SummerFall (& Final!) Martial Arts in Media 2016

This may, or may not, be a momentous bang and/or whimper occasion. I can’t remember exactly when I started writing this column for the gone-and-might-be-forgotten (albeit, in some quarters, fondly remembered) Inside Kung-Fu magazine, but I seem to recall it was around 1991. That makes it a nice round anniversary, since the final issue of
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Martial Arts in Media 8/13

As studios on each side of the oceans scramble to play nice-nice so they can get a piece of China’s burgeoning movie finances and audiences, the results can be both hopeful and crest-falling. Squarely in the latter category is Switch, writer/director Jay Sun’s magnificent mess, seemingly created to bite off hunks of Roger Moore’s James
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SDCC KungFuExtravaganza 2013 Playlist!

Thanks everybody for maybe the best San Diego Comic Con Superhero Kung Fu Extravaganza ever. It was a real sweet sixteen(th anniversary) party! The mix of clips, guest stars, premieres, laughs, gasps, and cheers seemed to be on an optimum level … to the point that even I stopped worrying about how it was going
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Martial Arts in Media 3/13

It’s post Chinese New Year celebration time, and the movie release schedule was amped up accordingly. And between Wong Kar-wai’s “official” Yip Man bio-action-pic The Grandmasters, and Stephen Chow’s Journey to the West, things are actually looking up for the first time in a long time. Serving as yin to this yang is the continuing
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Martial Arts in Media 10/12

Studio execs like to pretend that quality has nothing to do with it. As long as films have existed, there’s always been a cinematic cadre of insecure people who like to make their estimations of success without considering the quality of the films presented. Kung fu films are no different … and yet they are.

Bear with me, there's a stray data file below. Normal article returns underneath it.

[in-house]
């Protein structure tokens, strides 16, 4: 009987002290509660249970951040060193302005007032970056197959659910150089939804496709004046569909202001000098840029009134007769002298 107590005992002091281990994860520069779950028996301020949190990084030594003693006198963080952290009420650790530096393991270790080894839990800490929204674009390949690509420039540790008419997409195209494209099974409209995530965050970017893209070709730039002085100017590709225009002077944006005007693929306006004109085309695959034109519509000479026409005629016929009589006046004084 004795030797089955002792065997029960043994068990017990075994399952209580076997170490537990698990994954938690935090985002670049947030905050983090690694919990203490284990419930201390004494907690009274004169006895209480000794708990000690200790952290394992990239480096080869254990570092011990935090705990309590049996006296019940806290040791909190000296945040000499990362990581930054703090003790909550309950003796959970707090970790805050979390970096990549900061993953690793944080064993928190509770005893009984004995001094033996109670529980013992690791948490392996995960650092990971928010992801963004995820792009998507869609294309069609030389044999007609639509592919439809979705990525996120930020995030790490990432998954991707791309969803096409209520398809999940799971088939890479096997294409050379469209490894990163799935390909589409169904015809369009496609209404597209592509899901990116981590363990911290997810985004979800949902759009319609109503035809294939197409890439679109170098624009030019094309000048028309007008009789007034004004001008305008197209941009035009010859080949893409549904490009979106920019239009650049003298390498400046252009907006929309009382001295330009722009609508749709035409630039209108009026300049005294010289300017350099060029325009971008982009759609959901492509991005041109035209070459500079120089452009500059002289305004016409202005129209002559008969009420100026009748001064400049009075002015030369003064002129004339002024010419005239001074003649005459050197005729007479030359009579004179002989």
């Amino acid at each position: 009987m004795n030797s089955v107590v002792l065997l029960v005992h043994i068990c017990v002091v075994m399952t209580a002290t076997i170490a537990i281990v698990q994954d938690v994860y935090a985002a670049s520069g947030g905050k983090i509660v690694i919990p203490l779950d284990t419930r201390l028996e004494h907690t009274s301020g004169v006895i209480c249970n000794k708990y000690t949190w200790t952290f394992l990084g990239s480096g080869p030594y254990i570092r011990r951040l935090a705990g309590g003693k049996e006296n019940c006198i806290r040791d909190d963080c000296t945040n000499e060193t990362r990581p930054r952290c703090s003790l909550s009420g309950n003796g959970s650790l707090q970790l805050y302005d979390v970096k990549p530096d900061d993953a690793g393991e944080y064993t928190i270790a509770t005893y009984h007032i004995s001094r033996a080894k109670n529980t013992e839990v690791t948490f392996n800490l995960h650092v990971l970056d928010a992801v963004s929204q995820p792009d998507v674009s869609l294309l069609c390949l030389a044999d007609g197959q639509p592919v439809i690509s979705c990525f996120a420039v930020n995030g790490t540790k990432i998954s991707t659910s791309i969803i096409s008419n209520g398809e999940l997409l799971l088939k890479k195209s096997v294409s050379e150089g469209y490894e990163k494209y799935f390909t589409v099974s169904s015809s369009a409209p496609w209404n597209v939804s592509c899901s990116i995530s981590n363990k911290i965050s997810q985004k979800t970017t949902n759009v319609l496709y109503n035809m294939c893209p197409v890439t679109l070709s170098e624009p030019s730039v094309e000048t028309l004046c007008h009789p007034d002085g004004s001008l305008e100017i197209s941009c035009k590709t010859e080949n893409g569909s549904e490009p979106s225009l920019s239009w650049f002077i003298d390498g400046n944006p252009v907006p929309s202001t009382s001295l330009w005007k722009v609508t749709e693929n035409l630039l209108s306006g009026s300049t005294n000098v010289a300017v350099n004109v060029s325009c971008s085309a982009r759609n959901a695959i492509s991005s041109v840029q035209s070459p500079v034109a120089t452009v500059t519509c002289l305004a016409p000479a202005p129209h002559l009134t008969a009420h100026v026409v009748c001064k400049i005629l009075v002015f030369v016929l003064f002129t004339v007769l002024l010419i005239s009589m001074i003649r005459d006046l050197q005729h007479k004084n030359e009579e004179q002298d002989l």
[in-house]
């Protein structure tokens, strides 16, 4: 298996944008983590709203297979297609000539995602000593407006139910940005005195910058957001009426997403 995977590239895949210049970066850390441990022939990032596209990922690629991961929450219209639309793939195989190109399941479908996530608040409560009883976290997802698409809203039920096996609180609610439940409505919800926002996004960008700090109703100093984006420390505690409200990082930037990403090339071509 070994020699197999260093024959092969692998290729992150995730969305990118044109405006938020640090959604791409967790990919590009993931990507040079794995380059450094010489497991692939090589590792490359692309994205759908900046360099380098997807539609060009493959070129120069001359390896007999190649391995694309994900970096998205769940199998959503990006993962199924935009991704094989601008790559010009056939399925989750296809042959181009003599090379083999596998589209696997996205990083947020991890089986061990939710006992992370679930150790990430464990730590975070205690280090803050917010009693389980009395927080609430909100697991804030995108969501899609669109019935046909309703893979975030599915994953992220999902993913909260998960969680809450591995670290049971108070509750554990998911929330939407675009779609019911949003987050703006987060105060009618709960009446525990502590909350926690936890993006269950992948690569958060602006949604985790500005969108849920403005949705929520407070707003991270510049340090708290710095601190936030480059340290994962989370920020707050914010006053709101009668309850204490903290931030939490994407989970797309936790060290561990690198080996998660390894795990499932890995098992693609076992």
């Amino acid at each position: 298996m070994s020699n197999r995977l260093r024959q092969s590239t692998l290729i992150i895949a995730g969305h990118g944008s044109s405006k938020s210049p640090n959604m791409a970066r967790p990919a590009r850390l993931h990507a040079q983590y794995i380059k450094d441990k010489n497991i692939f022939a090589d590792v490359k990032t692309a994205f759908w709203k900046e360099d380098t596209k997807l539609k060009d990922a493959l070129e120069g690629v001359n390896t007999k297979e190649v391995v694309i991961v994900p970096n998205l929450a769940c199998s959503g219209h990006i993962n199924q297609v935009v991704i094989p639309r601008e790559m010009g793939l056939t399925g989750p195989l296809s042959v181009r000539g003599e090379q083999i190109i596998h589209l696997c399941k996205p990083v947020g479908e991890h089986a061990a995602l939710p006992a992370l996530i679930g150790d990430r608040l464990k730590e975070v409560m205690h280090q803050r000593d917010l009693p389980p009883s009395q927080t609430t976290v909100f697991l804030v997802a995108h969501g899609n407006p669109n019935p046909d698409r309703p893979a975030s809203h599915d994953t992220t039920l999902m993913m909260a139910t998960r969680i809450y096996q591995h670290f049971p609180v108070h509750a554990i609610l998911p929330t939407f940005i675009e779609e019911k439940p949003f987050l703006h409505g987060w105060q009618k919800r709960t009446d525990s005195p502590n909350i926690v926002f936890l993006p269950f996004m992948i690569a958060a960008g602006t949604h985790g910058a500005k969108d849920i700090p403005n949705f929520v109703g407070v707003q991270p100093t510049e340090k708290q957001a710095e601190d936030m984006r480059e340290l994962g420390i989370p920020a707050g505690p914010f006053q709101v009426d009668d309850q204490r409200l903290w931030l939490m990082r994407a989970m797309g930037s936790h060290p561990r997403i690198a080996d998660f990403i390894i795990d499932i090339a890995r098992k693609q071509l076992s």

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36th Chamber 9/09

Dateline Asia – Although unemployment in the South China film industry is still being reported as nearing seventy percent, those who are working are as busy as bees. The King Bee has got to be Donnie Yen, who openly admitted that he has at least half-a-dozen roles lined up for the year. Probably the most
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Ric & Infamous 3/9

It was the best of three months, it was the worst of three months. An insider friend of mine tells me that a full seventy percent of Hong Kong film workers are unemployed, which is certainly reflected in the frequency and quality of the once vital industry’s output. Meanwhile, in this neck of the woods,
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Ric & Infamous 12/08

Ric & Infamous Writing for a quarterly publication, like comedy, is all about timing. I didn’t really want to review John Woo’s Red Cliff Part 1, until Red Cliff Part 2 premiered in January. But given the on-going paucity of product, Red Cliff Part 1 will have to suffice until next issue. Despite labyrinthine funding
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